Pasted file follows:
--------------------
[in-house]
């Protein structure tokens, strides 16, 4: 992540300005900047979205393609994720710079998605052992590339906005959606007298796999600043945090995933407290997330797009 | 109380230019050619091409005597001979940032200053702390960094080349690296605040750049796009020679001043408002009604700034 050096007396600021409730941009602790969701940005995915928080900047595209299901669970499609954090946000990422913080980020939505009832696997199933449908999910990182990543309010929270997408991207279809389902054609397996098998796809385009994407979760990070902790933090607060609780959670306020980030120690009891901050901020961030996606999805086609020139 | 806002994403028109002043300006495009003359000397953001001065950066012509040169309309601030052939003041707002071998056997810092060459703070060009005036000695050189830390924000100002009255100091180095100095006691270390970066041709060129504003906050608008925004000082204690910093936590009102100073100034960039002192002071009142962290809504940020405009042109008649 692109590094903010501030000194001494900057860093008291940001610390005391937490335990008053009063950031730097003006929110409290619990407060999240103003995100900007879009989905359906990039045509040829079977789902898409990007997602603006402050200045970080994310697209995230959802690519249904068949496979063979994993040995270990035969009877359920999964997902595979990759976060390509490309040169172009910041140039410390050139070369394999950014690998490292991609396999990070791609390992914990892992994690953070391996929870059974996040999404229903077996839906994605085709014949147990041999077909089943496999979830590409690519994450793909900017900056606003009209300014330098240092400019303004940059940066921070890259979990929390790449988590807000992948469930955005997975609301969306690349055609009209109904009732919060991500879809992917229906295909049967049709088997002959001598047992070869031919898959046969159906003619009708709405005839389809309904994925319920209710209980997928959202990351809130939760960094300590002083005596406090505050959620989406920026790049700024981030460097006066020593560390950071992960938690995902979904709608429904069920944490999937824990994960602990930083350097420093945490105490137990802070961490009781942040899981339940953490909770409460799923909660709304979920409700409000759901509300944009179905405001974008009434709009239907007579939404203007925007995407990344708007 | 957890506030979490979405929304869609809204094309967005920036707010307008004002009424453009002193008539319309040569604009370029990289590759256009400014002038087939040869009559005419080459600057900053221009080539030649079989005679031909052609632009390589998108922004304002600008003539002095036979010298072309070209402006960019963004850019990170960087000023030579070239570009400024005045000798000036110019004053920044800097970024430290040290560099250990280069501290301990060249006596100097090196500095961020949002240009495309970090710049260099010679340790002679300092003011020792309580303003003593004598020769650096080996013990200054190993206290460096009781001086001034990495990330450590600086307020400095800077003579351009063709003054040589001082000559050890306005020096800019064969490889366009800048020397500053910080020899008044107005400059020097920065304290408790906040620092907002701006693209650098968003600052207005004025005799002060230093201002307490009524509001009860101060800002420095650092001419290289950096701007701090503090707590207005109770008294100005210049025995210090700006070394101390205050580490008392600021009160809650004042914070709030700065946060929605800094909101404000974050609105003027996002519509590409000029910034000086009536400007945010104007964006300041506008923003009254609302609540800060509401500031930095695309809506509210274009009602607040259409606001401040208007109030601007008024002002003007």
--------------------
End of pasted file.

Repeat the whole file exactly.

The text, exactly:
[in-house]
């Protein structure tokens, strides 16, 4: 992540300005900047979205393609994720710079998605052992590339906005959606007298796999600043945090995933407290997330797009 | 109380230019050619091409005597001979940032200053702390960094080349690296605040750049796009020679001043408002009604700034 050096007396600021409730941009602790969701940005995915928080900047595209299901669970499609954090946000990422913080980020939505009832696997199933449908999910990182990543309010929270997408991207279809389902054609397996098998796809385009994407979760990070902790933090607060609780959670306020980030120690009891901050901020961030996606999805086609020139 | 806002994403028109002043300006495009003359000397953001001065950066012509040169309309601030052939003041707002071998056997810092060459703070060009005036000695050189830390924000100002009255100091180095100095006691270390970066041709060129504003906050608008925004000082204690910093936590009102100073100034960039002192002071009142962290809504940020405009042109008649 692109590094903010501030000194001494900057860093008291940001610390005391937490335990008053009063950031730097003006929110409290619990407060999240103003995100900007879009989905359906990039045509040829079977789902898409990007997602603006402050200045970080994310697209995230959802690519249904068949496979063979994993040995270990035969009877359920999964997902595979990759976060390509490309040169172009910041140039410390050139070369394999950014690998490292991609396999990070791609390992914990892992994690953070391996929870059974996040999404229903077996839906994605085709014949147990041999077909089943496999979830590409690519994450793909900017900056606003009209300014330098240092400019303004940059940066921070890259979990929390790449988590807000992948469930955005997975609301969306690349055609009209109904009732919060991500879809992917229906295909049967049709088997002959001598047992070869031919898959046969159906003619009708709405005839389809309904994925319920209710209980997928959202990351809130939760960094300590002083005596406090505050959620989406920026790049700024981030460097006066020593560390950071992960938690995902979904709608429904069920944490999937824990994960602990930083350097420093945490105490137990802070961490009781942040899981339940953490909770409460799923909660709304979920409700409000759901509300944009179905405001974008009434709009239907007579939404203007925007995407990344708007 | 957890506030979490979405929304869609809204094309967005920036707010307008004002009424453009002193008539319309040569604009370029990289590759256009400014002038087939040869009559005419080459600057900053221009080539030649079989005679031909052609632009390589998108922004304002600008003539002095036979010298072309070209402006960019963004850019990170960087000023030579070239570009400024005045000798000036110019004053920044800097970024430290040290560099250990280069501290301990060249006596100097090196500095961020949002240009495309970090710049260099010679340790002679300092003011020792309580303003003593004598020769650096080996013990200054190993206290460096009781001086001034990495990330450590600086307020400095800077003579351009063709003054040589001082000559050890306005020096800019064969490889366009800048020397500053910080020899008044107005400059020097920065304290408790906040620092907002701006693209650098968003600052207005004025005799002060230093201002307490009524509001009860101060800002420095650092001419290289950096701007701090503090707590207005109770008294100005210049025995210090700006070394101390205050580490008392600021009160809650004042914070709030700065946060929605800094909101404000974050609105003027996002519509590409000029910034000086009536400007945010104007964006300041506008923003009254609302609540800060509401500031930095695309809506509210274009009602607040259409606001401040208007109030601007008024002002003007």